Thanksgiving, This day in November of the year 1621, when the newly arrived Pilgrims and the Wampanoag Indians gathered at Plymouth to give thanks to the Almighty for their survival and a bountiful harvest.
This Thanksgiving I too give thanks for my survival, the culmination of a decade of hardship, loss, sickness and death. I Watched Planes, Trains and Automobiles for the first time in years, a long tradition abandoned after Tricia’s passing. To be honest I wasn’t sure I would ever want to celebrate the holiday again and I am stunned at the developments of this year.
The year began with an injury severe enough to prevent me from my usual duties unloading trucks at Walmart, another winter of wretched survival and the terrible isolation of life in a 1971 camper trailer.
This Thanksgiving finds me in a new home in a new town with a new career, surrounded by friends and family and a turkey baking in the oven. I know none of this would be possible without a miracle crafted in Heaven by the Almighty Himself and there are no words to describe how grateful I am.
I am well aware however, that there are many still living in quiet desperation who will not be celebrating in comfort this year and it is my fervent prayer that the Lord will sustain them through the hard times as he did me.
“I will give you beauty for ashes and turn your morning into dancing.”
This morning I pondered the road ahead, life after the hospital and I know we are facing the most difficult battle of our lives together. Filled with grief at difficult choices that will need to be made, I was not able to eat and I looked up for strength from the Almighty. Bible verses began to cut through the morning fog enveloping my brain as I sought answers. I remembered Jesus explaining the story of faith as a mustard seed, “Say to the mountain, be thou removed” followed by the fasting verse in Matthew 17:21 “Howbeit this kind goeth not out but by prayer and fasting.”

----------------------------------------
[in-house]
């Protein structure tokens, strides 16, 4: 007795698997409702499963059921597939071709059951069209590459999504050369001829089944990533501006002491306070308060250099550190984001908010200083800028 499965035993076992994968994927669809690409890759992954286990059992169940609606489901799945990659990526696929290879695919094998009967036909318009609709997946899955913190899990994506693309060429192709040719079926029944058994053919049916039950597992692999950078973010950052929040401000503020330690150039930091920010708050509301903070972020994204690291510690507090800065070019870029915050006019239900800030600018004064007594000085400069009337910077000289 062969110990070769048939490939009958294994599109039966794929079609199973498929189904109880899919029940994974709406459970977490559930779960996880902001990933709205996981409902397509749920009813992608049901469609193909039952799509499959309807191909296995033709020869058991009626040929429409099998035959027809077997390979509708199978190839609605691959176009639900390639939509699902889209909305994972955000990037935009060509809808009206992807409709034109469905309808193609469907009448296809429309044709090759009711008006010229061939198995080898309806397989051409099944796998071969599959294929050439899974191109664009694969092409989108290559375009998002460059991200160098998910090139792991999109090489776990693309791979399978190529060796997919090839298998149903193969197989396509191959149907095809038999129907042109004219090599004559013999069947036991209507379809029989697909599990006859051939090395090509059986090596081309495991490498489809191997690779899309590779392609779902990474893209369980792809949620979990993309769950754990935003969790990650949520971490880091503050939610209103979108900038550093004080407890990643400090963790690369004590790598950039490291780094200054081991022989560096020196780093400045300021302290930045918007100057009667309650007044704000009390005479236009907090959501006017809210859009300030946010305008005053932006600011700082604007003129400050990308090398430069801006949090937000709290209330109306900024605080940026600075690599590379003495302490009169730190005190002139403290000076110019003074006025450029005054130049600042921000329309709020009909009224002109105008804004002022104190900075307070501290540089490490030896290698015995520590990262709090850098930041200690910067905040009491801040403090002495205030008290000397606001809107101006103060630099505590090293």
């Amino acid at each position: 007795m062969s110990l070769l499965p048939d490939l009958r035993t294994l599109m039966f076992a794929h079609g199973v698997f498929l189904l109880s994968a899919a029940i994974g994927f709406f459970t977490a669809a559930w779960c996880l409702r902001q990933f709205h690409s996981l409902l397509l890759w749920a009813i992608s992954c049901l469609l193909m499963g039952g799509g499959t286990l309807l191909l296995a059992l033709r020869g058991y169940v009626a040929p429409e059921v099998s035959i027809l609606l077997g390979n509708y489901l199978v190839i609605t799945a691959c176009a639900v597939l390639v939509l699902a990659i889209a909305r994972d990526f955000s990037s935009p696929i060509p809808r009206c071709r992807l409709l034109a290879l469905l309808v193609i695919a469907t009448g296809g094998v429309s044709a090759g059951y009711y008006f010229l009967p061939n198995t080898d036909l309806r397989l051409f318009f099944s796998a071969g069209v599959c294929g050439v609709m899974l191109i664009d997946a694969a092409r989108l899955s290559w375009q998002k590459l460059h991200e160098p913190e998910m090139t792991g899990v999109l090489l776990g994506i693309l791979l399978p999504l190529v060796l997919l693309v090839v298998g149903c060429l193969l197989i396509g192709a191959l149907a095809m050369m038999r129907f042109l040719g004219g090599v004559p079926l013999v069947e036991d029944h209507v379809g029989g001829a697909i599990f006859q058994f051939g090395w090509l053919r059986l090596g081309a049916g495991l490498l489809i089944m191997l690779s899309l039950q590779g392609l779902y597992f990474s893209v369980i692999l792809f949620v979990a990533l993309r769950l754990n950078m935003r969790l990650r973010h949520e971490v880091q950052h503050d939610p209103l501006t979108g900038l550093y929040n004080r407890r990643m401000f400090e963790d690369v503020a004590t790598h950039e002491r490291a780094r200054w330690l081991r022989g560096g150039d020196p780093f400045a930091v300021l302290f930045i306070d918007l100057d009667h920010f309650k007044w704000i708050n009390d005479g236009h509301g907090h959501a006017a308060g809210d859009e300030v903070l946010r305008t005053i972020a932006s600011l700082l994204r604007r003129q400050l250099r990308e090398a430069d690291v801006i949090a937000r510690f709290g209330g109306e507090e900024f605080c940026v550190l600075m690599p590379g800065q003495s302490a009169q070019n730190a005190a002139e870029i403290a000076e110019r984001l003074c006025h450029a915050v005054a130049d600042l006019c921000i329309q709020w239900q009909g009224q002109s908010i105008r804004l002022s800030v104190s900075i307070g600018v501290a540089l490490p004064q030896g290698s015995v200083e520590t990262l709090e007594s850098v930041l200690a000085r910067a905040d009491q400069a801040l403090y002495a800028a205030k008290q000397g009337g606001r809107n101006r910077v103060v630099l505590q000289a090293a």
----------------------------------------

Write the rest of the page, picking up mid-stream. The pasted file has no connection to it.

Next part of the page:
So why do we fast? When we prepare to do battle in the natural world, whether it be a running a marathon or another sporting event, or maybe even a battle in real warfare, we would want to build up our strength by eating a good meal. However spiritual battle is different because battle technique and the enemy are very different. “For we wrestle not against flesh and blood, but against principalities, against powers, against the rulers of the darkness of this world, against spiritual wickedness in high places.” Ephesians 6:12.
So we fast to prepare for spiritual battle, not against physical enemies but principalities in high places that we cannot attack with our physical bodies. We have to call upon powers higher than ourselves to stand and fight for us against such a mighty enemy. So I wondered, how long would it take to starve myself until God would feel sorry for me and act on my behalf? Then it occurred to me, God is not concerned with my hunger or whether I am eating or not eating. As I fasted in preparation for the monumental battle ahead I realized the fasting was was clearing my head and my spirit of earthly obstructions and concerns. Fasting focuses us on the things of God. It opens channels to the spiritual world that we have closed with the constant concerns and distractions of daily life. It prepares us for the battle against the rulers of darkness.